I doubt there is anything else we can talk about since the inauspicious arrival of COVID-19. The speed of contagion and the glut of fatalities, including large portions of doctors and nurses doing their jobs, have in less than a month forced at least 50% of humanity to live in quarantine. How can we remain silent about the massive unemployment, not seen since the 1930s, and the economic devastation, in particular of the tourist industry and of small businesses? Will anyone dare take a cruise ship again? (Personally, I hope not, they are the worst polluters on the planet). And then, who can ignore the sufferings of families, children, schools, and communities, all of whom have had to conform to social distancing and virtual communication as a mode of survival? The question on most people’s minds is, of course, what next? Will there be work? Will there be money? Will we be able to meet on the street? Can we kiss again? Consumerism has prepared us to be pathologically optimistic and believe that there will always be an “after,” reconstituting the world more or less the way it was before the crisis took its course. I would propose, however, a more realistic attitude. Rather than “after,” which may someday arrive when a vaccine and efficient testing become universal, the more accurate state of things is “during”. The pandemic that has engulfed the world provides a profound lesson that should make us all more aware. It may sound cynical but, despite the casualties, we should feel an uncanny sense of gratitude to Coronavirus, which is preparing us for the greater environmental emergencies that humanity must eventually confront.
Many experts, such as Inger Anderson, director of the United Nations’ Environment Programme, attribute the current pandemic to environmental causes, and thus the virus can be understood as the revenge of Nature. The human tendency toward over population, weakened immune systems, excess CO2 and fine particle production, and the overall burden to ecological systems is at fault. The consequences were predicted long ago in The Limits to Growth (1972), which in its updated version of 2004 set the climax of catastrophes for food and services in the fateful year of 2020. This was not the musing of doomsday mystics but of well-respected scientists and statisticians using computer models. While many of the authors’ predictions were inaccurate, most famously that we would run out of petrol by 1992, the current health crisis fits some of their prognostications. It should prepare us for the new context of the Anthropocene backlash. The familiar litany follows: the dissolution of the polar ice caps by more than a third, the rise in PH factor increasing the acidity of the oceans, endangering all living aquatic creatures(except medusas!), the mass extinctions of other species that has reduced biodiversity during the past century, the Greenhouse Effect forcing world temperature to increase 1.5 degrees. Such an ecological holocaust remains mostly the result of human agency, inspired by capitalism’s quest for eternal development, which most of us take for granted. The lesson to be learned from COVID-19 is that we are not ready to pay the price. Nor will we be ready for the rising waters that will afflict 70% of the world’s cities, nor the 50-degree temperatures that will stultify agriculture on many parts of the planet.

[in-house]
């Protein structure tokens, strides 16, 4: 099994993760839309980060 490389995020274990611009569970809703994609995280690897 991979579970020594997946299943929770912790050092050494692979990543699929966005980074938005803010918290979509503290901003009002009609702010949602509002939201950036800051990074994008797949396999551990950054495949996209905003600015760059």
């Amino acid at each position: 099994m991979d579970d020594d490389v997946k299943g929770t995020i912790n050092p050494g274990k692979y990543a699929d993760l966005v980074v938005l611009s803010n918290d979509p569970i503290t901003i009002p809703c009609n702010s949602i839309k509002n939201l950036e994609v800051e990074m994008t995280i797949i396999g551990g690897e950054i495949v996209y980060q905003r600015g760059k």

While the future for most occupations, excepting health care, seems up in the air, architecture, which has had a noteworthy role in the rise of carbon excess, will probably play a substantial part in the eventual “reconstruction,” once the virus appears to be under control. The story of Wuhan, where the Chinese military built two 1000-bed hospitals in less than 10 days, serves as an indication. Now that the dimensions of the crisis can no longer be denied, we can expect an acute demand for health-care projects worldwide. The disease’s impact on schools, housing, and above all public space will require major adjustments in design and behavior, unless, as the 45th president of the US suggests in his impulsive manner, we can inoculate people with disinfectants--but perhaps we should let him be the first to try. Adaptation is the mandate. There are so many empty buildings around the world, perhaps they should be converted into health facilities. The vacant Shard in London might make a better hospital, than phantom billionaire apartments.
If we were living in the age of Joan of Arc, the militant climate crisis crusader, Greta Thunberg, would have been burnt at the stake as a witch. Ironically, without any intended policy, her demands to stop using carbon fuels in our cars, to stop flying, to reduce polluting production, to eat less meat, and above all to live in panic until we have lowered our carbon footprint, are all being realized. The panic, however, is not because of the fear of the probable extinction of our species, but due to our temporary encounter with COVID-19. Meanwhile, satellite photographs reveal that since the pandemic began the air of Delhi, Beijing, Milan and Madrid, has never been so clean. The production of automobiles has dropped by 50%, while the price of gasoline has hit its lowest nadir. This turn to sustainable living has not been reached voluntarily, nor through national good intentions, but is the paranoid byproduct of international shutdowns.
Thus, I can’t help thinking Coronavirus has had a positive impact toward creating a more sustainable world. If we do not dramatically continue to reduce our patterns of consumption, we are destined to an extenuated heat death during the rest of the century. This is why I hesitate to agree that there will be an “after”, but instead believe the crisis was already here and will continue after the disease has subsided. While we may not be happy about it, the adaptation to Coronavirus offers the crowning lesson on how to radically change life styles for survival.
Credits © Richard Ingersoll for "Arquitectura Viva"